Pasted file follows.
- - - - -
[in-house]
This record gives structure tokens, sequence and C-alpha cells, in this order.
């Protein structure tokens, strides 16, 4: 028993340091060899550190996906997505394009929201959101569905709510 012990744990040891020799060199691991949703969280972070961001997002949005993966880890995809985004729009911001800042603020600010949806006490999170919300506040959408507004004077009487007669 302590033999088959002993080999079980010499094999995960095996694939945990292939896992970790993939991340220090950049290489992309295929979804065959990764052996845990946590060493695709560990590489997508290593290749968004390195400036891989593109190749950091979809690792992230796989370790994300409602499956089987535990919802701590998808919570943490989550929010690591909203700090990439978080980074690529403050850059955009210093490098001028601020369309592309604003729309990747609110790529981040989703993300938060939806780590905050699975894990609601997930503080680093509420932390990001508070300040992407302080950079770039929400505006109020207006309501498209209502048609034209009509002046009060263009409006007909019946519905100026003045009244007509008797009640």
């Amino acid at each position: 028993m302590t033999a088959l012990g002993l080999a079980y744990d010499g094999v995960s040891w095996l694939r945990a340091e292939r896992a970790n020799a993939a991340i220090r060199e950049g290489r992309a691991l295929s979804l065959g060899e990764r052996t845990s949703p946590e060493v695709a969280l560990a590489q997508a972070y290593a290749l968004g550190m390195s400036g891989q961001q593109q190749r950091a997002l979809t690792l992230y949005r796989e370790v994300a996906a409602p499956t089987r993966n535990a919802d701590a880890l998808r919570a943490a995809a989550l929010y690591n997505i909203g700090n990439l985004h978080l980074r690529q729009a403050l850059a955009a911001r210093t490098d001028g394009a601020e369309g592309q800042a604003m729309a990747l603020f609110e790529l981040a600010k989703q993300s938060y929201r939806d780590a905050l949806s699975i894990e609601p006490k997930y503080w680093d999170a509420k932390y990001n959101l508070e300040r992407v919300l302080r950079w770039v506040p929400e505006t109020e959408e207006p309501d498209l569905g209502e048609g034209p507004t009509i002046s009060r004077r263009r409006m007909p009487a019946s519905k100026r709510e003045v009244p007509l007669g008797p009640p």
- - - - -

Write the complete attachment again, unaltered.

[in-house]
This record gives structure tokens, sequence and C-alpha cells, in this order.
């Protein structure tokens, strides 16, 4: 028993340091060899550190996906997505394009929201959101569905709510 012990744990040891020799060199691991949703969280972070961001997002949005993966880890995809985004729009911001800042603020600010949806006490999170919300506040959408507004004077009487007669 302590033999088959002993080999079980010499094999995960095996694939945990292939896992970790993939991340220090950049290489992309295929979804065959990764052996845990946590060493695709560990590489997508290593290749968004390195400036891989593109190749950091979809690792992230796989370790994300409602499956089987535990919802701590998808919570943490989550929010690591909203700090990439978080980074690529403050850059955009210093490098001028601020369309592309604003729309990747609110790529981040989703993300938060939806780590905050699975894990609601997930503080680093509420932390990001508070300040992407302080950079770039929400505006109020207006309501498209209502048609034209009509002046009060263009409006007909019946519905100026003045009244007509008797009640």
């Amino acid at each position: 028993m302590t033999a088959l012990g002993l080999a079980y744990d010499g094999v995960s040891w095996l694939r945990a340091e292939r896992a970790n020799a993939a991340i220090r060199e950049g290489r992309a691991l295929s979804l065959g060899e990764r052996t845990s949703p946590e060493v695709a969280l560990a590489q997508a972070y290593a290749l968004g550190m390195s400036g891989q961001q593109q190749r950091a997002l979809t690792l992230y949005r796989e370790v994300a996906a409602p499956t089987r993966n535990a919802d701590a880890l998808r919570a943490a995809a989550l929010y690591n997505i909203g700090n990439l985004h978080l980074r690529q729009a403050l850059a955009a911001r210093t490098d001028g394009a601020e369309g592309q800042a604003m729309a990747l603020f609110e790529l981040a600010k989703q993300s938060y929201r939806d780590a905050l949806s699975i894990e609601p006490k997930y503080w680093d999170a509420k932390y990001n959101l508070e300040r992407v919300l302080r950079w770039v506040p929400e505006t109020e959408e207006p309501d498209l569905g209502e048609g034209p507004t009509i002046s009060r004077r263009r409006m007909p009487a019946s519905k100026r709510e003045v009244p007509l007669g008797p009640p």